Although a common occurrence, strokes are preventable. The following actions can reduce the likelihood of having a stroke:
- Know your personal risk factors (i.e., high blood pressure, diabetes, high blood cholesterol, atrial fibrillation, or a history of transient ischemic attack or previous stroke).
- Engage in physical activity regularly.
- Avoid obesity by keeping to a healthy diet.
- Limit alcohol consumption.
- Avoid cigarette smoke and, if you smoke, seek help to stop now.
- Learn to recognize the warning signs of a stroke, and call 9-1-1 right away if someone appears to be having a stroke. With timely care and support, most stroke survivors can recover and regain their quality of life.
Most patients experiencing stroke are hospitalized and monitoring and treatment continues with nursing and other healthcare professionals trained in stroke care.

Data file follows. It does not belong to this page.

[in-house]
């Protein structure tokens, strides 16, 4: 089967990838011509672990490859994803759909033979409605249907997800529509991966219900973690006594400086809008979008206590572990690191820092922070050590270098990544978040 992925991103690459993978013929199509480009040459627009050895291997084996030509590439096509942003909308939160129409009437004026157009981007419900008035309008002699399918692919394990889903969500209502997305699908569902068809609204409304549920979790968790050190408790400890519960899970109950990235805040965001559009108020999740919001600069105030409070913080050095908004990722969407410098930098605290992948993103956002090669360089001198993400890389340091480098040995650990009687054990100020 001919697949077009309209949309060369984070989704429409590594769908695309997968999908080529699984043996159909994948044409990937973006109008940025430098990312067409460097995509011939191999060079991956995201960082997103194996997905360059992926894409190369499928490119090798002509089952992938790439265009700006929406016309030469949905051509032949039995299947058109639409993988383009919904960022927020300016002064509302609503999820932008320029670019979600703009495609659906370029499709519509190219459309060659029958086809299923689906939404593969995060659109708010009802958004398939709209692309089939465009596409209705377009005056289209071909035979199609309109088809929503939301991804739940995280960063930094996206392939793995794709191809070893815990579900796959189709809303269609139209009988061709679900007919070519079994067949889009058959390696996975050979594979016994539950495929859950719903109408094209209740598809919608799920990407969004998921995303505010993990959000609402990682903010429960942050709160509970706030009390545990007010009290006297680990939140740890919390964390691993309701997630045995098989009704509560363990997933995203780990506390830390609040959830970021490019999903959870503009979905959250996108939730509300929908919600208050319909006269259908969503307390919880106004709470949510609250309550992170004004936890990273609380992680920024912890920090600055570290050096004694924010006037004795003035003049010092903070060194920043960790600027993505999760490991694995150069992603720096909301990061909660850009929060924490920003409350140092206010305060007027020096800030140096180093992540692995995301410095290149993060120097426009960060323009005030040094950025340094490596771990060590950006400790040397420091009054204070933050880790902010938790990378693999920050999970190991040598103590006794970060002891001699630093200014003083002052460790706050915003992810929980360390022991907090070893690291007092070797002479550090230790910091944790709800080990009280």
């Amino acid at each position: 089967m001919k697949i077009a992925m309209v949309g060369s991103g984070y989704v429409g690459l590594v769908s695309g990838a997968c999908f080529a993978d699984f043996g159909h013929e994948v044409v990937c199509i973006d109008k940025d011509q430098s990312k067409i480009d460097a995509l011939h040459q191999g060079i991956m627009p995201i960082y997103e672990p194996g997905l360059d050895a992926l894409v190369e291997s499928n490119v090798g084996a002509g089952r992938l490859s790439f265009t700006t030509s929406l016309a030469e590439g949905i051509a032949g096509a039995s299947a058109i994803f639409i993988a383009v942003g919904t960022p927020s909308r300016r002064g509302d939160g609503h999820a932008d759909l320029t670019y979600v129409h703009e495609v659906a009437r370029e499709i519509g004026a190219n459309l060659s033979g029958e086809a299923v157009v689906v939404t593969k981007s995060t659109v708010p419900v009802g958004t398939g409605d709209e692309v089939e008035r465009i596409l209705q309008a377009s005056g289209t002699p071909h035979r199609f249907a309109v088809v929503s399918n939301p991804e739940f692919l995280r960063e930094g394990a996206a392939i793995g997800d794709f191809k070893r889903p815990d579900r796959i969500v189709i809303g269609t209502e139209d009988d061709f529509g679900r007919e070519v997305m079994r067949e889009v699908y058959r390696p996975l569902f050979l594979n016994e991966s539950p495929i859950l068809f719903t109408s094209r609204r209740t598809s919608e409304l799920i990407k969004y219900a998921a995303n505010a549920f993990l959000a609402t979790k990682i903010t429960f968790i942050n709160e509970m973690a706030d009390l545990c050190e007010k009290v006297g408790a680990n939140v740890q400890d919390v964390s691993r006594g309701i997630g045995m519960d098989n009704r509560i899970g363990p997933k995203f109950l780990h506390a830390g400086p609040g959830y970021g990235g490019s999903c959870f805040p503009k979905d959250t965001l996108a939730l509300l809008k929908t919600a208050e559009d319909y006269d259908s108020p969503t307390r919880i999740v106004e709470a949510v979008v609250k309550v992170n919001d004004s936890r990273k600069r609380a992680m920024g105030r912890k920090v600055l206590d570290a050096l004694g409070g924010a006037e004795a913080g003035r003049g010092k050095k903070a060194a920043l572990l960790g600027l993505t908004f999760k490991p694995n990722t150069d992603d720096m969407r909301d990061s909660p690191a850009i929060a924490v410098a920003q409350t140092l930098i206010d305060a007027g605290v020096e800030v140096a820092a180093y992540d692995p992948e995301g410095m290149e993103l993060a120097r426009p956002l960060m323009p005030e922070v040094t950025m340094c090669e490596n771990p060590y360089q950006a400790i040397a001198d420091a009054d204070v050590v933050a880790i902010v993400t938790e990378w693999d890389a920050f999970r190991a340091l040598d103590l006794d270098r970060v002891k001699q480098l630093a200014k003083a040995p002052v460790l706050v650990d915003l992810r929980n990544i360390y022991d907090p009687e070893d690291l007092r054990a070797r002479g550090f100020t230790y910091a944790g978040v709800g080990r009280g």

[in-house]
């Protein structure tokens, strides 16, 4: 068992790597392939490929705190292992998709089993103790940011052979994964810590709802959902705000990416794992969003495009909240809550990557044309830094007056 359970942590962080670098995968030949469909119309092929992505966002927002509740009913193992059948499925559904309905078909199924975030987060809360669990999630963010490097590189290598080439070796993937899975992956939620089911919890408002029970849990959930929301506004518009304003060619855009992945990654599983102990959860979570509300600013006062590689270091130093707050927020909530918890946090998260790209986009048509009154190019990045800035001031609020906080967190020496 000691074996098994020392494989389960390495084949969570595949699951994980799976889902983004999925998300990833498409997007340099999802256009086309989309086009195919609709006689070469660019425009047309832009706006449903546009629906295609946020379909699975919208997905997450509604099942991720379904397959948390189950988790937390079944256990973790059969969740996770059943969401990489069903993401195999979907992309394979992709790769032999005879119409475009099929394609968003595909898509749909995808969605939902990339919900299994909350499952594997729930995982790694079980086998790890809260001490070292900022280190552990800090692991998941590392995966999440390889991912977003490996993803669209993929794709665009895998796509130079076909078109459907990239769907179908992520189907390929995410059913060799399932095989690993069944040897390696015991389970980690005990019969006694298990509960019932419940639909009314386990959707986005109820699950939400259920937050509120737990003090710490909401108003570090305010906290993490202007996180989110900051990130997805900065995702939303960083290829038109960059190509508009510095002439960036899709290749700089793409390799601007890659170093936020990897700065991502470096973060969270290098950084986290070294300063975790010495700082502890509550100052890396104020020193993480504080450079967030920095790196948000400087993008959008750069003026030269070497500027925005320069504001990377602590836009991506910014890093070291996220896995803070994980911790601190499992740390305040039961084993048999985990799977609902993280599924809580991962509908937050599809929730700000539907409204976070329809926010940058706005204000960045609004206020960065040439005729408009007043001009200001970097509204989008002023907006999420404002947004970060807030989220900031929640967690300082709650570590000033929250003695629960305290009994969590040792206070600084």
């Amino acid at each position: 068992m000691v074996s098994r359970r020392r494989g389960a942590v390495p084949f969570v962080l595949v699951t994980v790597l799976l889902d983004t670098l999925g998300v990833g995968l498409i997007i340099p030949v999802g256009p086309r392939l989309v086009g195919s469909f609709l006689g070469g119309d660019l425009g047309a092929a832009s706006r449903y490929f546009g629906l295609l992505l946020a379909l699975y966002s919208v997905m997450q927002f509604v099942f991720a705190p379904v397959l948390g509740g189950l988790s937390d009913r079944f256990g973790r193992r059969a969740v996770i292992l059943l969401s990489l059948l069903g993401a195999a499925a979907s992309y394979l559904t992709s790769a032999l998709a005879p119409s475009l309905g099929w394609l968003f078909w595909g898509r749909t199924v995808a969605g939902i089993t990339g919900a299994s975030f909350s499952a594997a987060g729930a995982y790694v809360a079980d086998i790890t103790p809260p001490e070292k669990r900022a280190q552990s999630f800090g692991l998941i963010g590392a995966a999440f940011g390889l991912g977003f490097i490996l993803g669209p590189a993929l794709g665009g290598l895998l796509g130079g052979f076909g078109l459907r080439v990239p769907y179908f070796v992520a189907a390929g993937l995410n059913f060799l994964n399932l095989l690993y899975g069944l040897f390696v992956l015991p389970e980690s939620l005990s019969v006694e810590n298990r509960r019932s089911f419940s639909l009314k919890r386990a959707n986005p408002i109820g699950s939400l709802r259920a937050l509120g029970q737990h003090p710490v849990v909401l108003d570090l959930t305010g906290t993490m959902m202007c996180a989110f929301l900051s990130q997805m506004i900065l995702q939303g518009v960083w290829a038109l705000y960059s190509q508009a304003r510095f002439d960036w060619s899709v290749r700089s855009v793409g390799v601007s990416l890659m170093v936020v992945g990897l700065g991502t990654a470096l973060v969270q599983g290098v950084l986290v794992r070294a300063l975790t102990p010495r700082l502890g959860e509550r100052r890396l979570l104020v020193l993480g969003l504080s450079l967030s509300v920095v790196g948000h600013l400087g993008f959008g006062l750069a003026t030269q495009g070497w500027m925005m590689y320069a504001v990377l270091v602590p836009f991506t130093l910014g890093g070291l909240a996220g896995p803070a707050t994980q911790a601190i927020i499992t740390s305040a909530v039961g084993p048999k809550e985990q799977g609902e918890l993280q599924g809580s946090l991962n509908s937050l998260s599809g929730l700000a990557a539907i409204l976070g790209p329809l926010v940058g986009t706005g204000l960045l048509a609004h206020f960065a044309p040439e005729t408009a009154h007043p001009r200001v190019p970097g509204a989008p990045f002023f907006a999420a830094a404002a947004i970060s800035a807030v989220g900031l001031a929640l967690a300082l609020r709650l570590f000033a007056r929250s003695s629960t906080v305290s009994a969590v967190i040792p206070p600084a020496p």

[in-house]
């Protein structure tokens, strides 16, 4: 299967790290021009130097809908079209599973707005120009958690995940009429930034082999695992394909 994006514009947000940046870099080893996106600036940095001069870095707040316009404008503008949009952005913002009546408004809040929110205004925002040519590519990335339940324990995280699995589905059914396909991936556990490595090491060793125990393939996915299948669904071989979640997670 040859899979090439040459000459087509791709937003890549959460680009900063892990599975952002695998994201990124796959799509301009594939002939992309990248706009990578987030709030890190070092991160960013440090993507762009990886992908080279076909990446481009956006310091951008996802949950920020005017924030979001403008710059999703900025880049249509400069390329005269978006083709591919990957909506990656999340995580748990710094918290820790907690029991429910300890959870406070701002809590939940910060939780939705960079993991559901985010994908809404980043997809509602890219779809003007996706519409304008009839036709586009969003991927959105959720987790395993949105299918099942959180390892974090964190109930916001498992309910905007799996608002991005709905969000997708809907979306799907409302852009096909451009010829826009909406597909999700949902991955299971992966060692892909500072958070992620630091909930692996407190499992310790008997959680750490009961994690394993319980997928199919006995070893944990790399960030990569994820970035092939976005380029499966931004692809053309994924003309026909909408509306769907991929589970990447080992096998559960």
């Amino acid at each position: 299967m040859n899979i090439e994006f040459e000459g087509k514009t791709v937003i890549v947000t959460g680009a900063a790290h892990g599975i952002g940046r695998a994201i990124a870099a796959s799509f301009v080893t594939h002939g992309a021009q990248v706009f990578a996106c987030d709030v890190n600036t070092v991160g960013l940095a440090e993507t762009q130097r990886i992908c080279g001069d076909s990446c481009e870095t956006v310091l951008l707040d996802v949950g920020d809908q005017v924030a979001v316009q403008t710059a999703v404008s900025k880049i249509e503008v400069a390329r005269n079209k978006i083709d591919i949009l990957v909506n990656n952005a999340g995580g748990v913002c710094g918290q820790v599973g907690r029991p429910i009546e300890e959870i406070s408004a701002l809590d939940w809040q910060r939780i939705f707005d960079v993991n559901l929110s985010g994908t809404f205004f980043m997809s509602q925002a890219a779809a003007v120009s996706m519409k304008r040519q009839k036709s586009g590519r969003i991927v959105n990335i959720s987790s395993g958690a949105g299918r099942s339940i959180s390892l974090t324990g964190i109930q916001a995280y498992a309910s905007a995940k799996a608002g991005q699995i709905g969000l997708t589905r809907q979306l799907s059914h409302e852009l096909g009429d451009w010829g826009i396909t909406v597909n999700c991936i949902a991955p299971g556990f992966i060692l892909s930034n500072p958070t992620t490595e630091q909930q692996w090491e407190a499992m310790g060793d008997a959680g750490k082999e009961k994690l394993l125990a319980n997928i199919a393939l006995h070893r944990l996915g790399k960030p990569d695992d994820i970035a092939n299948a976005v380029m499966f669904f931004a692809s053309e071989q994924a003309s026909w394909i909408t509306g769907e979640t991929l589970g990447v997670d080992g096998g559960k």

Rehabilitation and follow-up care helps to restore functions lost as a result of stroke. The human brain is highly adaptable and patients can learn new ways of functioning.
Health professionals at St. Mary Medical Center conduct free stroke assessments periodically throughout the year. Call 215.710.5888 to be put on a notification list for the next Stroke Screening. "Brain attack" or stroke remains the nation's third leading cause of death as well as a leading cause of disability.
A personal risk assessment includes:
- Personal stroke-risk history
- Blood pressure screening
- Check for erratic heart rate
- Carotid bruits
- Informative literature from the American Heart Association